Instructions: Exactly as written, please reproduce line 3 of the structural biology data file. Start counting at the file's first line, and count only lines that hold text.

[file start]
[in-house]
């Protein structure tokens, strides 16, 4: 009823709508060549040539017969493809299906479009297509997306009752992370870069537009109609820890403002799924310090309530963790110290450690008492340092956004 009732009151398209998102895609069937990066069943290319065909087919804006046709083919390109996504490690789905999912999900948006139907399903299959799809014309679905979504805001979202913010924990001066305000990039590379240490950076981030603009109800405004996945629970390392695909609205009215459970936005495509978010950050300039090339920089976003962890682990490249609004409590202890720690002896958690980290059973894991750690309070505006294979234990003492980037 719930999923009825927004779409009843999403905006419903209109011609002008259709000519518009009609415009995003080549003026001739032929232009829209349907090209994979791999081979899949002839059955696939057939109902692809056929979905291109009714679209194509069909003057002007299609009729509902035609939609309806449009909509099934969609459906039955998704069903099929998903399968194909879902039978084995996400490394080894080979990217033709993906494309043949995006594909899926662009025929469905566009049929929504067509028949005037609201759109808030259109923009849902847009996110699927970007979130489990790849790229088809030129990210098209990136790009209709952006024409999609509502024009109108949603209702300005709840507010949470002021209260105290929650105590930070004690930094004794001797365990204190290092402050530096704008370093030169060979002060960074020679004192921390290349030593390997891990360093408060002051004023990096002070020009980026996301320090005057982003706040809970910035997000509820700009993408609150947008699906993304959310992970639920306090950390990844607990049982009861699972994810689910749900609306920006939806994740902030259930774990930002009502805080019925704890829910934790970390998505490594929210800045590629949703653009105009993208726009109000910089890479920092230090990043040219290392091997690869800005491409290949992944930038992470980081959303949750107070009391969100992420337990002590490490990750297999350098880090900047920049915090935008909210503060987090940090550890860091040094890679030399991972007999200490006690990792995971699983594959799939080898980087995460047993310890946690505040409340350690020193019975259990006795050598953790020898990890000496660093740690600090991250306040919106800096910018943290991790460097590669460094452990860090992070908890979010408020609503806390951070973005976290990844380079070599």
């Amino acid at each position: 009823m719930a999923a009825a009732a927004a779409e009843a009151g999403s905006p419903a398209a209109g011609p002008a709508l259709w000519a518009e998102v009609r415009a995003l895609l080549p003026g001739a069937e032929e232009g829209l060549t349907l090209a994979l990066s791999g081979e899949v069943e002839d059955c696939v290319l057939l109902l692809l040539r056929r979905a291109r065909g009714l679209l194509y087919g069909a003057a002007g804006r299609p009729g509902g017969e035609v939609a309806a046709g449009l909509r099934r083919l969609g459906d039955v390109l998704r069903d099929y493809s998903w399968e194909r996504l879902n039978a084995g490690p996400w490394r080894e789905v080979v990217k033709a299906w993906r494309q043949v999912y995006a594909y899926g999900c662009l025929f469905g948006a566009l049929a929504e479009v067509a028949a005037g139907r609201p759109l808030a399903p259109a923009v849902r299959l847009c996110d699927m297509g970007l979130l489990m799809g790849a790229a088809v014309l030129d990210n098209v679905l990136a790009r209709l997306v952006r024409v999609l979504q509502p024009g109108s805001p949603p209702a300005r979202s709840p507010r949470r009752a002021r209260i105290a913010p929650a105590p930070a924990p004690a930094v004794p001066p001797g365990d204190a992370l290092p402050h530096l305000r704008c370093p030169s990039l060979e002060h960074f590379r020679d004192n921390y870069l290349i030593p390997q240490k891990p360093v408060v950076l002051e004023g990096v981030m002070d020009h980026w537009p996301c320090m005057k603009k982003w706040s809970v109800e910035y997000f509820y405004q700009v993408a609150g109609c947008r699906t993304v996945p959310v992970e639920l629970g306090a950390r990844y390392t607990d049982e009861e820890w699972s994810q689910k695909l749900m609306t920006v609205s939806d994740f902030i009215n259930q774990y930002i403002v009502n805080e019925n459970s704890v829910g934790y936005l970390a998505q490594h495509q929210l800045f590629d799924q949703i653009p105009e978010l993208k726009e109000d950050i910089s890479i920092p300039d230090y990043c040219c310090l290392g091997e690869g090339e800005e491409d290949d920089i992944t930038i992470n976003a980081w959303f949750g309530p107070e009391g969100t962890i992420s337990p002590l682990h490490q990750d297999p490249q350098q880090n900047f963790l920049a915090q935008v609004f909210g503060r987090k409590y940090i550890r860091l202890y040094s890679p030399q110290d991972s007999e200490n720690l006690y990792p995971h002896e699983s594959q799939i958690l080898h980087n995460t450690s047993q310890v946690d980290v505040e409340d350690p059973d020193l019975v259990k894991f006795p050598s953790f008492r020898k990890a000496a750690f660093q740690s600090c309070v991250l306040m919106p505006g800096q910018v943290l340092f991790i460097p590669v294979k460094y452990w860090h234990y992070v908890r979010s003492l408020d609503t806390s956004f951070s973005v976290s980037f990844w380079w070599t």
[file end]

């Amino acid at each position: 009823m719930a999923a009825a009732a927004a779409e009843a009151g999403s905006p419903a398209a209109g011609p002008a709508l259709w000519a518009e998102v009609r415009a995003l895609l080549p003026g001739a069937e032929e232009g829209l060549t349907l090209a994979l990066s791999g081979e899949v069943e002839d059955c696939v290319l057939l109902l692809l040539r056929r979905a291109r065909g009714l679209l194509y087919g069909a003057a002007g804006r299609p009729g509902g017969e035609v939609a309806a046709g449009l909509r099934r083919l969609g459906d039955v390109l998704r069903d099929y493809s998903w399968e194909r996504l879902n039978a084995g490690p996400w490394r080894e789905v080979v990217k033709a299906w993906r494309q043949v999912y995006a594909y899926g999900c662009l025929f469905g948006a566009l049929a929504e479009v067509a028949a005037g139907r609201p759109l808030a399903p259109a923009v849902r299959l847009c996110d699927m297509g970007l979130l489990m799809g790849a790229a088809v014309l030129d990210n098209v679905l990136a790009r209709l997306v952006r024409v999609l979504q509502p024009g109108s805001p949603p209702a300005r979202s709840p507010r949470r009752a002021r209260i105290a913010p929650a105590p930070a924990p004690a930094v004794p001066p001797g365990d204190a992370l290092p402050h530096l305000r704008c370093p030169s990039l060979e002060h960074f590379r020679d004192n921390y870069l290349i030593p390997q240490k891990p360093v408060v950076l002051e004023g990096v981030m002070d020009h980026w537009p996301c320090m005057k603009k982003w706040s809970v109800e910035y997000f509820y405004q700009v993408a609150g109609c947008r699906t993304v996945p959310v992970e639920l629970g306090a950390r990844y390392t607990d049982e009861e820890w699972s994810q689910k695909l749900m609306t920006v609205s939806d994740f902030i009215n259930q774990y930002i403002v009502n805080e019925n459970s704890v829910g934790y936005l970390a998505q490594h495509q929210l800045f590629d799924q949703i653009p105009e978010l993208k726009e109000d950050i910089s890479i920092p300039d230090y990043c040219c310090l290392g091997e690869g090339e800005e491409d290949d920089i992944t930038i992470n976003a980081w959303f949750g309530p107070e009391g969100t962890i992420s337990p002590l682990h490490q990750d297999p490249q350098q880090n900047f963790l920049a915090q935008v609004f909210g503060r987090k409590y940090i550890r860091l202890y040094s890679p030399q110290d991972s007999e200490n720690l006690y990792p995971h002896e699983s594959q799939i958690l080898h980087n995460t450690s047993q310890v946690d980290v505040e409340d350690p059973d020193l019975v259990k894991f006795p050598s953790f008492r020898k990890a000496a750690f660093q740690s600090c309070v991250l306040m919106p505006g800096q910018v943290l340092f991790i460097p590669v294979k460094y452990w860090h234990y992070v908890r979010s003492l408020d609503t806390s956004f951070s973005v976290s980037f990844w380079w070599t």